I was asked recently if I was religious. I replied that I wasn’t, but in hindsight maybe I should have explained that that doesn’t stop me from being spiritual. I believe for example that people deliberately come into your lives for a reason, even if for just the most fleeting of periods, and it is not only for us to enjoy these encounters but to understand their significance.
Maybe a recent such happy collision of different worlds was meant to make myself believe in the concept of photography again; in its ability to capture beautiful, powerful moments on this incredible planet and freeze them forever so that they achieve a permanent significance. I like to think that good pictures are a form of poetry – after all photography officially translates as ‘writing with words’. The photographer’s role is not only to choose the settings and to press the shutter button; firstly he or she has to recognise these moments – to have the photographer’s eye.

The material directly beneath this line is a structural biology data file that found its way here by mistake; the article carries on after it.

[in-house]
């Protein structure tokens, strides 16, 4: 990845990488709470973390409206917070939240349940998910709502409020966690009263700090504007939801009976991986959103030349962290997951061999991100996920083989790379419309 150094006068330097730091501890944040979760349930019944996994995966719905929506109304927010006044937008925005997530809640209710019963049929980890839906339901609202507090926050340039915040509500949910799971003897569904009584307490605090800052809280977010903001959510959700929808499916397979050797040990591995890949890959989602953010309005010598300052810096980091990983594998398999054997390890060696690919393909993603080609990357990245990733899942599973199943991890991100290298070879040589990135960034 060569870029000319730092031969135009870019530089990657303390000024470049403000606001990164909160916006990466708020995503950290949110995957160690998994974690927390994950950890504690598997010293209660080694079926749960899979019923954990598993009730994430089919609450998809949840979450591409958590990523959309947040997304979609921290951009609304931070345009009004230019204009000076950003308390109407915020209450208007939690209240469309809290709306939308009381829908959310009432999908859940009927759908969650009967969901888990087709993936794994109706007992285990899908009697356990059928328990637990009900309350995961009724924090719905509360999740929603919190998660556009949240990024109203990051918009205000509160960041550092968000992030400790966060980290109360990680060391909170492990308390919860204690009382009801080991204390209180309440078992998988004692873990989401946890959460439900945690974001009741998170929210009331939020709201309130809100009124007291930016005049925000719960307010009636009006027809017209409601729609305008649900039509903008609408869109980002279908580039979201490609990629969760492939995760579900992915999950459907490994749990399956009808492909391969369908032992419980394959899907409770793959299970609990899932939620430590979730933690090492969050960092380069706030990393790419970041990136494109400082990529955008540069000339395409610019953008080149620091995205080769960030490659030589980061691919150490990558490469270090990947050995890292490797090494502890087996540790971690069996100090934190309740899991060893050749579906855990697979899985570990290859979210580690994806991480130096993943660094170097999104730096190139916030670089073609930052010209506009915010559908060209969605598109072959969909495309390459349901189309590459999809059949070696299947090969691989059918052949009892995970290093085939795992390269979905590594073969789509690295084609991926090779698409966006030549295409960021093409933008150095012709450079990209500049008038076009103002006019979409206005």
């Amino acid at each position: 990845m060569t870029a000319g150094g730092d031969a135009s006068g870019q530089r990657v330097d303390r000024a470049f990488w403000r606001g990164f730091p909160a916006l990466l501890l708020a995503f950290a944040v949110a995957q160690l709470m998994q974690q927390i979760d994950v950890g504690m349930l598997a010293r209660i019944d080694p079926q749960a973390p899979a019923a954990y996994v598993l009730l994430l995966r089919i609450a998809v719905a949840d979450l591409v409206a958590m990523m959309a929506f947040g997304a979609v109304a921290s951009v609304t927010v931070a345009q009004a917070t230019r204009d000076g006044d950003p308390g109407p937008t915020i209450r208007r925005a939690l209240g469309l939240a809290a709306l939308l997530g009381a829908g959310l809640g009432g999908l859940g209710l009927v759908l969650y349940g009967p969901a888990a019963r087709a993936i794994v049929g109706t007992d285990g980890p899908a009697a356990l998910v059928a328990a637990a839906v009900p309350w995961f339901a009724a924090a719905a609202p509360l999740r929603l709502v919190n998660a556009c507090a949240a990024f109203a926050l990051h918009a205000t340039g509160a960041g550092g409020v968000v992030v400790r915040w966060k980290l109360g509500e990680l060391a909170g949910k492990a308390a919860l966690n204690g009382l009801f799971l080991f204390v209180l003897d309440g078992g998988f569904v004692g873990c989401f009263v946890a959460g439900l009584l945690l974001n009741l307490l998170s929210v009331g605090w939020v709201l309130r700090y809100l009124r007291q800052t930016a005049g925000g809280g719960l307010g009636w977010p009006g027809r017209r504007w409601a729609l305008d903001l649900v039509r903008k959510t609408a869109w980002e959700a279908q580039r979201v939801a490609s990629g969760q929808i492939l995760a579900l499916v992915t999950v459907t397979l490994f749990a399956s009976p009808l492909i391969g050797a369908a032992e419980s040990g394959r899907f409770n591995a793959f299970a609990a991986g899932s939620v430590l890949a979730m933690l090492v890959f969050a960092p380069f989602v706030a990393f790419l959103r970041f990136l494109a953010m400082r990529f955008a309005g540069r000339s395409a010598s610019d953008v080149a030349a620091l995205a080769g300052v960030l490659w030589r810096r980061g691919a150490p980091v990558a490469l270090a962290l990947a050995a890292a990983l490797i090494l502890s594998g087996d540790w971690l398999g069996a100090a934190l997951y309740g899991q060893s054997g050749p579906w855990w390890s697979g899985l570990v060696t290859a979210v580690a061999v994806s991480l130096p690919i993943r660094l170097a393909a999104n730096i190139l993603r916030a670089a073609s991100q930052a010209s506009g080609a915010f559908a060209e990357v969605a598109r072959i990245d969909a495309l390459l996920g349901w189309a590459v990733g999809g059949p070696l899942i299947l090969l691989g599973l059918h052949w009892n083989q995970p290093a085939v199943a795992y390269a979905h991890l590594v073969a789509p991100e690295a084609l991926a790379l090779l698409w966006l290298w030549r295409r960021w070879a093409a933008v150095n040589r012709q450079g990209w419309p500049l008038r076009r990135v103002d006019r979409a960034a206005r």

I feel spiritual when I photograph a scene like the one pictured because I am filled with love for these people – strangers whose names I will never know. I’ll never feel the touch of their skin, hear the sounds of their laughter or know the brightness of their smiles; but they have become a little part of me and for that they have my affection. Maybe that is why photography is so addictive – it is less about sharing your work but of connecting with the subjects. Which is why I’m sometimes a bit reticent about processing or posting photos. I feel my job has already been done the moment the shutter fell and that connection was made. But if people believe in my work I guess I should believe in myself enough to take it to the next step and to keep publishing and exhibiting my work. And through that process to keep growing as a photographer.
Musing over. Normal, more regular, postings will now resume. That is my pact to myself.